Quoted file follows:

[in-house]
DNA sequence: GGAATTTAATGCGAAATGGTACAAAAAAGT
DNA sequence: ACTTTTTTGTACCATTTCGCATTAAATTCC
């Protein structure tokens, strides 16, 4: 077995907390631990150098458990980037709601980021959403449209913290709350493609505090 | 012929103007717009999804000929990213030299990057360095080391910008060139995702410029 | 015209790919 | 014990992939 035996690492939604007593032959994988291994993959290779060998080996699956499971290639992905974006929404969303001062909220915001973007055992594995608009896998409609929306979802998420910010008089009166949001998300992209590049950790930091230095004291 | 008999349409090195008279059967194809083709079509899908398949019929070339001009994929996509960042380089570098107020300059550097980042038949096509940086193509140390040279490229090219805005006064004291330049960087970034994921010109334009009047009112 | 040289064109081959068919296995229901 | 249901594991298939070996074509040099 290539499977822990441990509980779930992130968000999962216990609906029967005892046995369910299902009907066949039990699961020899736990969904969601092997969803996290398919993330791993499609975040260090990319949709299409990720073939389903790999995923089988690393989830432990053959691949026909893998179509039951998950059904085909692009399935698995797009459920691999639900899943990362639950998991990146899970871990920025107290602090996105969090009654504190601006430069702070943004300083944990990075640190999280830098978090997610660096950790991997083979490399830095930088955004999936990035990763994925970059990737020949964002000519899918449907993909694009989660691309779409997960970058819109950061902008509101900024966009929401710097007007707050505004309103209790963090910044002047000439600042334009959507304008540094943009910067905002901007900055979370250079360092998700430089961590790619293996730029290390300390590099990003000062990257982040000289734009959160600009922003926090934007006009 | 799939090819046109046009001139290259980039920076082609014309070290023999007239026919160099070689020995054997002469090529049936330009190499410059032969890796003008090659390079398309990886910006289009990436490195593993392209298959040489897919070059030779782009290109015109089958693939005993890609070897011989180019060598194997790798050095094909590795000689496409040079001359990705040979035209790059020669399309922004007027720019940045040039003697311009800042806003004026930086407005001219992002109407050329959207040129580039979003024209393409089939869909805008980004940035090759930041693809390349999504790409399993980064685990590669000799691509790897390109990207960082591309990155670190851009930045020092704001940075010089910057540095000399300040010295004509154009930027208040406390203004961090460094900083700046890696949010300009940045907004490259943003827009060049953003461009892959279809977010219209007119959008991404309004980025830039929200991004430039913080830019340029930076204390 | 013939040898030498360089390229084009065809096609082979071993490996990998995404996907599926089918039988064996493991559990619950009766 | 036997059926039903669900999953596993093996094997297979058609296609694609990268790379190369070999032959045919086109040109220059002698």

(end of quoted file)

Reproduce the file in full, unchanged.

[in-house]
DNA sequence: GGAATTTAATGCGAAATGGTACAAAAAAGT
DNA sequence: ACTTTTTTGTACCATTTCGCATTAAATTCC
């Protein structure tokens, strides 16, 4: 077995907390631990150098458990980037709601980021959403449209913290709350493609505090 | 012929103007717009999804000929990213030299990057360095080391910008060139995702410029 | 015209790919 | 014990992939 035996690492939604007593032959994988291994993959290779060998080996699956499971290639992905974006929404969303001062909220915001973007055992594995608009896998409609929306979802998420910010008089009166949001998300992209590049950790930091230095004291 | 008999349409090195008279059967194809083709079509899908398949019929070339001009994929996509960042380089570098107020300059550097980042038949096509940086193509140390040279490229090219805005006064004291330049960087970034994921010109334009009047009112 | 040289064109081959068919296995229901 | 249901594991298939070996074509040099 290539499977822990441990509980779930992130968000999962216990609906029967005892046995369910299902009907066949039990699961020899736990969904969601092997969803996290398919993330791993499609975040260090990319949709299409990720073939389903790999995923089988690393989830432990053959691949026909893998179509039951998950059904085909692009399935698995797009459920691999639900899943990362639950998991990146899970871990920025107290602090996105969090009654504190601006430069702070943004300083944990990075640190999280830098978090997610660096950790991997083979490399830095930088955004999936990035990763994925970059990737020949964002000519899918449907993909694009989660691309779409997960970058819109950061902008509101900024966009929401710097007007707050505004309103209790963090910044002047000439600042334009959507304008540094943009910067905002901007900055979370250079360092998700430089961590790619293996730029290390300390590099990003000062990257982040000289734009959160600009922003926090934007006009 | 799939090819046109046009001139290259980039920076082609014309070290023999007239026919160099070689020995054997002469090529049936330009190499410059032969890796003008090659390079398309990886910006289009990436490195593993392209298959040489897919070059030779782009290109015109089958693939005993890609070897011989180019060598194997790798050095094909590795000689496409040079001359990705040979035209790059020669399309922004007027720019940045040039003697311009800042806003004026930086407005001219992002109407050329959207040129580039979003024209393409089939869909805008980004940035090759930041693809390349999504790409399993980064685990590669000799691509790897390109990207960082591309990155670190851009930045020092704001940075010089910057540095000399300040010295004509154009930027208040406390203004961090460094900083700046890696949010300009940045907004490259943003827009060049953003461009892959279809977010219209007119959008991404309004980025830039929200991004430039913080830019340029930076204390 | 013939040898030498360089390229084009065809096609082979071993490996990998995404996907599926089918039988064996493991559990619950009766 | 036997059926039903669900999953596993093996094997297979058609296609694609990268790379190369070999032959045919086109040109220059002698």